Growing The Program: Appalachian State University is proud to introduce Growing The Program, a summer content series presented by Maverik Lacrosse.

As we all know, the MCLA is growing and gaining more and more exposure each year. To help fuel the momentum, is conducting interviews with each and every coach in the MCLA about growing their program. We hope to create a valuable resource for current MCLA teams, new programs and potential recruits. We’re proud to have Maverik Lacrosse and Bigfoot Lacrosse on board to support this movement.

Next we head to Boone, North Carolina, home of the Appalachian State Mountaineers. We checked in with Team President Matthew Youngblood to find out more about their lacrosse team.

Appalachian State lacrosse

MCLA Fan: What are your goals for program growth this off-season? What are you doing to reach them?

Matthew Youngblood: Our off-season goals were ambitious but we got them knocked out. First, we needed a new coach. We put an ad up on and a few other sites and we were amazed in the response we got. I think one thing that helped was that we had our coaches, Robbie Simpson and Brandon Wilkerson (ASU alums that graduated in ’09), step in first as primarily volunteers. They did an amazing job, they’re great leaders and they love ASU lacrosse as much as anyone. Since they showed people that our team wants to compete and win as a respectable team, it really helped us get the attention of quality coaches. We are super excited to have Blaine Patrick join us! He played for the Florida Gators from 2003-2007 and actually helps out at the MCLA tournament. He had some great recommendations and I think he’s a perfect fit for our team.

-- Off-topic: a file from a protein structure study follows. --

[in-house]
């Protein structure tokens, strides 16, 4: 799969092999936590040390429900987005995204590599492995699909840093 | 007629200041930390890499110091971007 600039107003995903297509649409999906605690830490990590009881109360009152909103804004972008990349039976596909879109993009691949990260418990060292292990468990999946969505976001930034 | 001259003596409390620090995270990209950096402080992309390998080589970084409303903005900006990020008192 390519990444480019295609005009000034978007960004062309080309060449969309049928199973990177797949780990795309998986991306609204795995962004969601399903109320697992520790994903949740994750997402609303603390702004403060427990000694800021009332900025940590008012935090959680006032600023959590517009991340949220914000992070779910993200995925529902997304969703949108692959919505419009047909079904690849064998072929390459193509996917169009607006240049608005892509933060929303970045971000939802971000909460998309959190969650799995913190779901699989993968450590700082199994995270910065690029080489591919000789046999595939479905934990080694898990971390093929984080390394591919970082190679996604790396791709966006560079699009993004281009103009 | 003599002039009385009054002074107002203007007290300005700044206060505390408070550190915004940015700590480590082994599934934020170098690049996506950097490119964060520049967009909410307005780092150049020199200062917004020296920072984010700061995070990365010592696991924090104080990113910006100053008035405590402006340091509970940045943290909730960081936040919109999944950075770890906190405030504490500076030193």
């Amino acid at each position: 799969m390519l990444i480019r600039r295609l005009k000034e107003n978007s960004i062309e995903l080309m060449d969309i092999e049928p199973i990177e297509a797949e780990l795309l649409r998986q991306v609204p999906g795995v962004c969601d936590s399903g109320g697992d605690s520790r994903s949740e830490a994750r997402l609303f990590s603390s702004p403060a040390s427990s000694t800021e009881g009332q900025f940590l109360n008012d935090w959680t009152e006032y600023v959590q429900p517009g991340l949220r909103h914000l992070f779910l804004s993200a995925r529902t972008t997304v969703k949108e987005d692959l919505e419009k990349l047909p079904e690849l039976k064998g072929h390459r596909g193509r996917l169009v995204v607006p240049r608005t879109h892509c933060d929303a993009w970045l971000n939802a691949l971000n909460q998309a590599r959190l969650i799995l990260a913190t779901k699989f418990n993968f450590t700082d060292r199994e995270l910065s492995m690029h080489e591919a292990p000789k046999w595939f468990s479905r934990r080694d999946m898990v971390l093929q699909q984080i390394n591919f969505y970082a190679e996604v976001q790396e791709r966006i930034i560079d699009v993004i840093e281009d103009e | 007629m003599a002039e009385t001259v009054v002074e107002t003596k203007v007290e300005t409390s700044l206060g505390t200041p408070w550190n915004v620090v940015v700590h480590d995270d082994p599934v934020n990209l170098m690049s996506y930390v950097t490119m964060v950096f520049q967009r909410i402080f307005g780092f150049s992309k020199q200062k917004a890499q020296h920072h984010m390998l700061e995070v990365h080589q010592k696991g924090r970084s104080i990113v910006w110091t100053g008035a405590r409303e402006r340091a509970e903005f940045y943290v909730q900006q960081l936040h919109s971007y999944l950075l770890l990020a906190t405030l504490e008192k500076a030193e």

Second, we wanted to be more organized for the fall. My fellow officers are great at what they do. We have conference calls and we talk pretty regularly about what we need to do so that we’re going to hit the ground running. Another important thing is to make sure that we’re ready for surprises. I talk to the treasurer about having enough money to get vans for long travel games and renting turf fields when we get hit with snow that keeps us off of our practice field for two months in the spring.

Finally, we are doing a better job of communicating with incoming freshman and guys interested in the team. If they take the time to send me an email then I will make sure they get a response. We want guys who love the game and are willing to juggle some of the unique challenges that come with playing MCLA lacrosse.

Where do you see your program in 5 years? How will it get there?

Five years from now we better be on the cover of the MCLA mag! Seriously though, I hope that the effort the team and leaders have made in the previous years will result in smoother operation and a higher caliber team. I hope that five years from now, the team is able to overcome some of the issues we face with limited field access and practice times. I’d like to see App State vs. St. Thomas or App State vs. Florida State. Those match ups will come from us improving on the field and proving that we are a team that plays with class and is generally a model for other teams. One idea I have toyed with is for us to make a move up to Division 1 when a team like FSU or Virginia Tech has a NCAA varsity program and is no longer in the MCLA, but first we need to focus on competing in Division 2. The big reason for me wanting the move is because Appalachian State is 18,000 students and growing.